Dream Chaser
The Dream Chaser spaceplane with its Shooting Star module attached. Credit: Sierra Space

WASHINGTON — Sierra Space’s Dream Chaser took a step closer to its long-awaited first flight by powering up its systems in a key test.

The company announced May 31 that it had powered up the spaceplane in its assembly facility for the first time, feeding electrical power into the vehicle that, in space, would be generated by its solar panels and turning on flight computers and other components.

“This is a milestone that points to the future and is a key moment in a long journey for Dream Chaser,” said Tom Vice, chief executive of Sierra Space, in a statement about the test.

The test comes as the company prepares to ship the first Dream Chaser, called Tenacity, to NASA’s Neil Armstrong Test Facility in Ohio, the former Plum Brook Station. There, the spacecraft will go through thermal vacuum tests before shipping to Cape Canaveral for final launch preparations.

Sierra Space did not disclose a schedule for those milestones in the announcement of the powering up test. Speaking during a panel at the 38th Space Symposium in April, Janet Kavandi, president of Sierra Space, said Dream Chaser would ship to the test facility “in the July timeframe.”

She said the vehicle would be tested there for a few months before shipping to Florida. “We should be ready to go by the end of this year,” she said of launch plans for Dream Chaser.

That schedule will depend not just on the readiness of Dream Chaser but also the manifest of missions going to the International Space Station as well as the status of United Launch Alliance’s Vulcan Centaur rocket. Dream Chaser is slated to launch on the second Vulcan mission, after a launch of an Astrobotic lunar lander that has slipped to later this summer because of launch vehicle testing issues.

In preparation for that launch, NASA astronaut Jasmin Moghbeli and JAXA astronaut Satoshi Furukawa recently trained on Dream Chaser systems, including how to transfer cargo between the spacecraft and the ISS. Moghbeli and Furukawa are assigned to the Crew-7 mission, scheduled to launch to the station as soon as mid-August, remaining there through February 2024.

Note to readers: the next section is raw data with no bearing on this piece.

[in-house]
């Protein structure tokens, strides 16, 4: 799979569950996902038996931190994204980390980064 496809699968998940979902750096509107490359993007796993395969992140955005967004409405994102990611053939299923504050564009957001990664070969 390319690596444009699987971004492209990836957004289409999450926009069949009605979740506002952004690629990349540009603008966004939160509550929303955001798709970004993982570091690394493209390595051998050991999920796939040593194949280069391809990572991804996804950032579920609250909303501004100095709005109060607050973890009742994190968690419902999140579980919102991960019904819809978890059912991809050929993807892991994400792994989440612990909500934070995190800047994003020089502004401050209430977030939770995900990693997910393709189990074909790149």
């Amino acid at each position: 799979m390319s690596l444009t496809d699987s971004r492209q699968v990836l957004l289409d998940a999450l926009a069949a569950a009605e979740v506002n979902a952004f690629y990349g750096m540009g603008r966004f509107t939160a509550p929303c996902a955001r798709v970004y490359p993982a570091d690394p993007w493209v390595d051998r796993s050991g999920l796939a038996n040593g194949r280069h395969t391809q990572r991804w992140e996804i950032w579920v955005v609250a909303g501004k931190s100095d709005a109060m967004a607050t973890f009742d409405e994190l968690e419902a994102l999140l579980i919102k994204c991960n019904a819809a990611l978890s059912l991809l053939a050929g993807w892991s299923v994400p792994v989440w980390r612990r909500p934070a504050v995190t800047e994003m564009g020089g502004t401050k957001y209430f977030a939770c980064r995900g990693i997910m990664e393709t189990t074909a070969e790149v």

Dream Chaser will initially be used to transport cargo to and from the ISS through a Commercial Resupply Services contract with NASA. Sierra Space, though, is planning other applications for the vehicle, including a crewed version. That DC-200 variant will be a little bit larger and have a slightly different outer mold line, Kavanadi said at the conference.

In preparation for those future crewed flights, Sierra Space is planning to select its own professional astronaut corps. “We will do that upon the first successful landing of Dream Chaser,” she said, with an initial group of 12 to 15 people.

Those astronauts will be trained at a facility the company is establishing in Florida, which will also be used to train researchers and other private astronauts planning to go to Orbital Reef, the commercial space station Sierra Space is developing in partnership with Blue Origin and several other companies.

Jeff Foust writes about space policy, commercial space, and related topics for SpaceNews. He earned a Ph.D. in planetary sciences from the Massachusetts Institute of Technology and a bachelor’s degree with honors in geophysics and planetary science...